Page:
20 BSS Section 2: General requirements for protection and safety Section 2 contains requirements that are applicable to all three exposures situations (planned, emergency, existing)It establishes the three radiation protection principlesJustificationOptimization of protection of safetyDose limitationNoting that:Justification and optimization apply to all three exposure situations;Dose limitation only applies to planned exposure situations, excluding medical exposure
21 BSS Section 2: General requirements for protection and safety Responsibilities of government / regulatory bodyAs in GSR Part 1Responsibilities of other partiesPrime responsibility for safety – registrants & licenseesPrincipal parties:Registrants and licensees, and those responsible for notified practicesEmployers – occupational exposureRadiological medical practitioners - medical exposureDesignated persons or organizations to deal with emergency exposure situations or existing exposure situations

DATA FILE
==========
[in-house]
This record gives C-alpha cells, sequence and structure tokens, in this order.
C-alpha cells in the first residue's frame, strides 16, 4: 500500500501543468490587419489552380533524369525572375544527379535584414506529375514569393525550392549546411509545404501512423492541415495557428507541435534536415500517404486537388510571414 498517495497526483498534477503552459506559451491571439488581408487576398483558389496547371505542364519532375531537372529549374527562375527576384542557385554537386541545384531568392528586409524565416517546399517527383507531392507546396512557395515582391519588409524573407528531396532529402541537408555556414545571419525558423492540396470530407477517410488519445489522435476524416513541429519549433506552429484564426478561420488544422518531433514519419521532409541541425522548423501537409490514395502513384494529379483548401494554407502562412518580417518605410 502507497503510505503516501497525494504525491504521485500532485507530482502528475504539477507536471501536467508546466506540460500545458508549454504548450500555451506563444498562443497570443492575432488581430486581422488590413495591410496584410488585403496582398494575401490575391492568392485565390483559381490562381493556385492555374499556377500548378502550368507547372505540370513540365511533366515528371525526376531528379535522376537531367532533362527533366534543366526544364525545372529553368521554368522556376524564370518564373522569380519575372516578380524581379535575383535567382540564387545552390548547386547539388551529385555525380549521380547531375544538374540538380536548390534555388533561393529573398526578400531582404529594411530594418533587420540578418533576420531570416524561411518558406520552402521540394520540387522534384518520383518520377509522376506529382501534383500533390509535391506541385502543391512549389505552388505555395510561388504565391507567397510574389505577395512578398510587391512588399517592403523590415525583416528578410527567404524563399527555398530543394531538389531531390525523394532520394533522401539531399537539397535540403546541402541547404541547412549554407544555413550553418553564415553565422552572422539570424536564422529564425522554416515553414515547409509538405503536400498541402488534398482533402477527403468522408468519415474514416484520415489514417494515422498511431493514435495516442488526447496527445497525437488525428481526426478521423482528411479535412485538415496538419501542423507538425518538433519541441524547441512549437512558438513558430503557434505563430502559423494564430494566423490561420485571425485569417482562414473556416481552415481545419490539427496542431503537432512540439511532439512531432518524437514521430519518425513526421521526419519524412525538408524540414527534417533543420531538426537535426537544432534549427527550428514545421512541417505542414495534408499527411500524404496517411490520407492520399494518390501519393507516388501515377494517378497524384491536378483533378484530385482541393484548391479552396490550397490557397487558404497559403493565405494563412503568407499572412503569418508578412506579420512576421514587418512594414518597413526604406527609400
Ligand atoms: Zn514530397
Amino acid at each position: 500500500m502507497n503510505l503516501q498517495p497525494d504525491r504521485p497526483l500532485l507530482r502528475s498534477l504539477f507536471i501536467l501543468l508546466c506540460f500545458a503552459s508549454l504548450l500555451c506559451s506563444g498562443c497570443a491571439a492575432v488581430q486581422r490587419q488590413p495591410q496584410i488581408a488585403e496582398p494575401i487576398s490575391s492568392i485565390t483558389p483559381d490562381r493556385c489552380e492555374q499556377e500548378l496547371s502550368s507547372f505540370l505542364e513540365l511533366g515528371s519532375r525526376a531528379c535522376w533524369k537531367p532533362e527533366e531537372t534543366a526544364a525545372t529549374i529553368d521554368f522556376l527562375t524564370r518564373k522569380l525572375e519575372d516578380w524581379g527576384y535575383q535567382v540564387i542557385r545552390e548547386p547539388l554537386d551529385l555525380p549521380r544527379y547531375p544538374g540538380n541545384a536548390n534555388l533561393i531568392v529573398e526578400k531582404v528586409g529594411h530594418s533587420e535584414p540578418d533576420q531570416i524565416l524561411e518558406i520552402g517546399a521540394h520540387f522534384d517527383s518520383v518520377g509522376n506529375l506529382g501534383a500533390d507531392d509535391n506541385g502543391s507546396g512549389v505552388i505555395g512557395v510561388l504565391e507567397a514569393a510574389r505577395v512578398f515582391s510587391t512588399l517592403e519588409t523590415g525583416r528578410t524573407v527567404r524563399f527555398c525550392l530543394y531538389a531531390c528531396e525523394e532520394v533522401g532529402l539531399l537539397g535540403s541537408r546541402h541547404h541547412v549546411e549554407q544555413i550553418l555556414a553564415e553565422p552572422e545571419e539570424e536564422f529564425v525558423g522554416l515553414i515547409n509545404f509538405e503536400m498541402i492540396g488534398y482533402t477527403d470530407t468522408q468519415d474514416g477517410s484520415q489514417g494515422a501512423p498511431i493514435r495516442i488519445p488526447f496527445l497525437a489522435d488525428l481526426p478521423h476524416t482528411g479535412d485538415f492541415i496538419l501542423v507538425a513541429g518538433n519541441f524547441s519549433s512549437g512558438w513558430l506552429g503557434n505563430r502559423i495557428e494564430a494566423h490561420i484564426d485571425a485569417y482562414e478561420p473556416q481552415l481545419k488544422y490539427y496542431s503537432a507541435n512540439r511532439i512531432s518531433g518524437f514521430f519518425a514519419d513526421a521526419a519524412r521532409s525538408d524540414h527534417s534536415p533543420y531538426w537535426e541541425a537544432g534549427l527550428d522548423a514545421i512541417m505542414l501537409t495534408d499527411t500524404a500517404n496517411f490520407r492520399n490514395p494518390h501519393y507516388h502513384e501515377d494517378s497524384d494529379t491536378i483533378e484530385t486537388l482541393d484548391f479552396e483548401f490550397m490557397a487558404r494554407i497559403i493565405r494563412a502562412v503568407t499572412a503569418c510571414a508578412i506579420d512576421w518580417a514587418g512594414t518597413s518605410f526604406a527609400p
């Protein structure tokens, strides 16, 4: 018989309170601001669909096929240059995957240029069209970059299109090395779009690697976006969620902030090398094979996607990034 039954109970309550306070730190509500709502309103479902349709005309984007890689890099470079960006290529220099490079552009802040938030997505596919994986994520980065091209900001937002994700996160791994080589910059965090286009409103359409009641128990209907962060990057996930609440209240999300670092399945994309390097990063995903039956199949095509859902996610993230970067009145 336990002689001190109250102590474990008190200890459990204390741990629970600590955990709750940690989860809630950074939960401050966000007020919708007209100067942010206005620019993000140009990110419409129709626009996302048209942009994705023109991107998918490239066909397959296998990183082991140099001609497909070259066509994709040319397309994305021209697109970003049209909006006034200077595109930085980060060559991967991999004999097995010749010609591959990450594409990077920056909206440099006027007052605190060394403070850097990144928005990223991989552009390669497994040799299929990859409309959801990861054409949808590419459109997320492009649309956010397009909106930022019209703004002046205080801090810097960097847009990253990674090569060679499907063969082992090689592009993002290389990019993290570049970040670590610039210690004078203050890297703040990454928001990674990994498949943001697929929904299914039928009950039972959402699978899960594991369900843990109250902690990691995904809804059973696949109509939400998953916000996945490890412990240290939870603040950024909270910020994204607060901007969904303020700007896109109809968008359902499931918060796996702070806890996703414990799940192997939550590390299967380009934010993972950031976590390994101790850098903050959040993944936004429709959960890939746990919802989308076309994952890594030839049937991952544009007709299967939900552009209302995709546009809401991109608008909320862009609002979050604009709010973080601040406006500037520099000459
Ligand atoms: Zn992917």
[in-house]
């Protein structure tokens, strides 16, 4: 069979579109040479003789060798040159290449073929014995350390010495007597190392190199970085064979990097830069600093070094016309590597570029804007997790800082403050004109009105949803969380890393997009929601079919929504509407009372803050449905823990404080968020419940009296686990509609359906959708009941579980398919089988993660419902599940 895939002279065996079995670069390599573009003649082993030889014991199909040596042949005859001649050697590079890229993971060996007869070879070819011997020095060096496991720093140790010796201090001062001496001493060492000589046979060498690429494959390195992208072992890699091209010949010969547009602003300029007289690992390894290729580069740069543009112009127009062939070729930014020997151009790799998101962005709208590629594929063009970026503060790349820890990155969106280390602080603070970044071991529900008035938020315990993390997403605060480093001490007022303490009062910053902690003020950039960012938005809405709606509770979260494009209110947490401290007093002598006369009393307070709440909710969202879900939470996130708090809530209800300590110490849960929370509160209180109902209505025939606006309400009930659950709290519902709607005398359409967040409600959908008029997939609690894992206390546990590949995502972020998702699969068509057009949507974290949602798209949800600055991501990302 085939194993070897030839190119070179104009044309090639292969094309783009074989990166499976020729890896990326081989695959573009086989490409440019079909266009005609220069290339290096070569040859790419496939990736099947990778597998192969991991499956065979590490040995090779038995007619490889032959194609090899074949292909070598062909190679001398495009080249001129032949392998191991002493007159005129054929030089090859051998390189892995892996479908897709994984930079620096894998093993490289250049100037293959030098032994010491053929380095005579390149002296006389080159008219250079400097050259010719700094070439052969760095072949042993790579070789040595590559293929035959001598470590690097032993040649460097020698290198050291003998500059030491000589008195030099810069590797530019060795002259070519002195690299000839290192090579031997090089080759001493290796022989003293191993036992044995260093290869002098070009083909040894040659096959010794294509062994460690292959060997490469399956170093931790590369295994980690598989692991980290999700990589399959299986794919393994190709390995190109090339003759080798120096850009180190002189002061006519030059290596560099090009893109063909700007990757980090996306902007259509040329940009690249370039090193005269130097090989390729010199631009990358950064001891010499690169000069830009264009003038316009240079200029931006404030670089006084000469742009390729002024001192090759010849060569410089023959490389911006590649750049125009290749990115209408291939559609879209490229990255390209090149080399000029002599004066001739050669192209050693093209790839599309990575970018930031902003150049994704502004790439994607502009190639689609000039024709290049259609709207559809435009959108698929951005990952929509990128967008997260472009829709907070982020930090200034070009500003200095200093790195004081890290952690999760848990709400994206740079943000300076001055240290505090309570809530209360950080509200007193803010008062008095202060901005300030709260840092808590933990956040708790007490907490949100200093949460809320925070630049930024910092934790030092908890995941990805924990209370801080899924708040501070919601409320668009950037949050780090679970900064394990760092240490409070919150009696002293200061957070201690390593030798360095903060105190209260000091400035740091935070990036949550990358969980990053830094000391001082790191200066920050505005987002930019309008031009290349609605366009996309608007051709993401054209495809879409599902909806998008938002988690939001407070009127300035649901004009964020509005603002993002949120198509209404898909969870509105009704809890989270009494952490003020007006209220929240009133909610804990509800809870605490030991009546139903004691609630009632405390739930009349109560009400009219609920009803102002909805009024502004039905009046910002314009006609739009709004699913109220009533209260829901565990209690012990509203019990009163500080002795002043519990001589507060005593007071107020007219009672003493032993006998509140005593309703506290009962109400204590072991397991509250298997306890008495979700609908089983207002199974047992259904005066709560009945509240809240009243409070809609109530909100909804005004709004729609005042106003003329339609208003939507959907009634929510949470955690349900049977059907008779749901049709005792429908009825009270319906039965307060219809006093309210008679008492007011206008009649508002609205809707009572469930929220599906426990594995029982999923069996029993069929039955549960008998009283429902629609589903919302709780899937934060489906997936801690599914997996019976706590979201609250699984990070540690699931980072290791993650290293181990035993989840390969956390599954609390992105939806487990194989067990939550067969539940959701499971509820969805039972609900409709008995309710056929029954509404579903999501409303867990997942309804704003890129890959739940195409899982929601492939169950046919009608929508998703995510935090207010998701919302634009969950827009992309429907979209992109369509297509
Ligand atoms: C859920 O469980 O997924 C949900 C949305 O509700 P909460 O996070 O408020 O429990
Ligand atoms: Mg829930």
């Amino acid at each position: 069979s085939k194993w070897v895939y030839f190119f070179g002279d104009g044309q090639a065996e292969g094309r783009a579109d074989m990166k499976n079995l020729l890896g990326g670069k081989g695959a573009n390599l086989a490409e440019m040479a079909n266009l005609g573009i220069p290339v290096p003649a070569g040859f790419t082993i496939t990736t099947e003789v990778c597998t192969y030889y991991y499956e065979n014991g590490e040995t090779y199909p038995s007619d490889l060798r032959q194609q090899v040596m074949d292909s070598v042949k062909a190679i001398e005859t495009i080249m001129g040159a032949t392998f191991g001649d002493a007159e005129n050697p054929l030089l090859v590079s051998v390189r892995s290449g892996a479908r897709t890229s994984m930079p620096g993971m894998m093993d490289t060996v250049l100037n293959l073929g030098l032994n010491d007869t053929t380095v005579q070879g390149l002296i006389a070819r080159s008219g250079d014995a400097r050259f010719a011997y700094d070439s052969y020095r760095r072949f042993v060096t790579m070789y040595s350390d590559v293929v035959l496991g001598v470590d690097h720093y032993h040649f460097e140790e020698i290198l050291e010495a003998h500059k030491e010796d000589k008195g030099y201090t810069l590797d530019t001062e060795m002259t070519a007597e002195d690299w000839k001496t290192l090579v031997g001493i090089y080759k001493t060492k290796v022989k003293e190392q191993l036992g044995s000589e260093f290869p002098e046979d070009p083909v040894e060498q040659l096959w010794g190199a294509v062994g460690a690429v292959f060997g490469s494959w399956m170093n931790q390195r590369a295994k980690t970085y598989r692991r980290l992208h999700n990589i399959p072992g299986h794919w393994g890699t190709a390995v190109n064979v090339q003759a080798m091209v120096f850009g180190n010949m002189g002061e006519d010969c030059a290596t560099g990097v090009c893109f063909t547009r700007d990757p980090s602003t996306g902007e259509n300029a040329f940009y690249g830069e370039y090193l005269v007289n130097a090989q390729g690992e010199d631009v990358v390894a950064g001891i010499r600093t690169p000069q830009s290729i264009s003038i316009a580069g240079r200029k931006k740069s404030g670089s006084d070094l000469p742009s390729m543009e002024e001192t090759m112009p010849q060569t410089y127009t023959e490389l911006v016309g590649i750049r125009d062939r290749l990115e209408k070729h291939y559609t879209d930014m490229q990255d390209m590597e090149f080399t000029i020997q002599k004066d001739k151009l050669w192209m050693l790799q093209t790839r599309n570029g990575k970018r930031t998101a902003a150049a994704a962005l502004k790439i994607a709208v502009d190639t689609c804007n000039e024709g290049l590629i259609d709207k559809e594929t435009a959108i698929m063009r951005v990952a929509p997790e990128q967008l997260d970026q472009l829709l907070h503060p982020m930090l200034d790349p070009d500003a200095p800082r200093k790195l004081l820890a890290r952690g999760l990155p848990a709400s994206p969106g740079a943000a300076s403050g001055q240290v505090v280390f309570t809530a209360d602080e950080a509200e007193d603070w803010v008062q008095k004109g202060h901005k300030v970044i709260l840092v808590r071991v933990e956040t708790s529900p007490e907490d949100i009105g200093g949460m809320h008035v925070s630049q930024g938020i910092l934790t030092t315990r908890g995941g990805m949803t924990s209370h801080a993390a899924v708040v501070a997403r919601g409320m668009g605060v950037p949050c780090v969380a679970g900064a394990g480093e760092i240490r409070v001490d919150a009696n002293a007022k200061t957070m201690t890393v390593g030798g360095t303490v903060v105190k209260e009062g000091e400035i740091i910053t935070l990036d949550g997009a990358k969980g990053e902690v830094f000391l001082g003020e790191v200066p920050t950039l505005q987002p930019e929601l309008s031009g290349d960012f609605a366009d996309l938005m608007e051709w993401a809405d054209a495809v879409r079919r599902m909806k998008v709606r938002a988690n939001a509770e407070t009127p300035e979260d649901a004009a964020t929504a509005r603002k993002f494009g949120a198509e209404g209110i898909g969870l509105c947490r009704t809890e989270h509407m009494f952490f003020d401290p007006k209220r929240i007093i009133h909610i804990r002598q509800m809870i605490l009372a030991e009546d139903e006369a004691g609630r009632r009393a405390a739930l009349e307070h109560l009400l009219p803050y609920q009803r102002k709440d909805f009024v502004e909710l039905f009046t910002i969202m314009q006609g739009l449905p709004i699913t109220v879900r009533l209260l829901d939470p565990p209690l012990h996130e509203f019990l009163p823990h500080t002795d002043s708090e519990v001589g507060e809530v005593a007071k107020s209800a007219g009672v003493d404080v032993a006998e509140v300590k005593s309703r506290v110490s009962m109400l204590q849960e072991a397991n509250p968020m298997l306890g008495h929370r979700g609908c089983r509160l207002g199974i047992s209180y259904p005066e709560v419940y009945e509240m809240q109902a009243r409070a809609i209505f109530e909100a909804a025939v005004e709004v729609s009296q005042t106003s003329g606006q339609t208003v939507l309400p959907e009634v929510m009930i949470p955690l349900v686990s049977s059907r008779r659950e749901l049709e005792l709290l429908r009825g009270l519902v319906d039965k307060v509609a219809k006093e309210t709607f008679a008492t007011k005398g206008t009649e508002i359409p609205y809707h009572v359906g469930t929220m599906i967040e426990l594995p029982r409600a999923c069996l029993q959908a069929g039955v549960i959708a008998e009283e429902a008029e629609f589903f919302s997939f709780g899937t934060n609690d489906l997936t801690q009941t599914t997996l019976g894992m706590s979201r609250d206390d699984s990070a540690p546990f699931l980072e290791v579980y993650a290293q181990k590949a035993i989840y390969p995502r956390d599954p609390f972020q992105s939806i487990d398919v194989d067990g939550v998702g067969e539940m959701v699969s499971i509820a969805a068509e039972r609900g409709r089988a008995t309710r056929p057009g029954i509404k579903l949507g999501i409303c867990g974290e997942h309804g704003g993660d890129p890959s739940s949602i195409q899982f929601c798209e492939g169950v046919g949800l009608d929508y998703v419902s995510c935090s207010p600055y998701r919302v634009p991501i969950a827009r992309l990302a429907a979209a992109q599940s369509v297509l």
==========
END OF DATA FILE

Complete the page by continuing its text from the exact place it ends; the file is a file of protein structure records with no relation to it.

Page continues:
22 BSS Section 3: Planned Exposure Situations - Scope Practices, including:use of radiation or radioactive material in industry, medicine, etc.;mining and processing of raw materials that leads to exposure due to radioactive materials;generation of nuclear power and other activities in nuclear fuel cycle.Sources within practices, including:facilities that contain radioactive material and radiation generators, e.g.:Medical radiation facilitiesIrradiation facilitiesRadioactive waste management facilitiesMineral extraction & mineral processing facilitiesNuclear installationsindividual sources of radiationOccupational, medical and public exposureSome natural sources above specified levels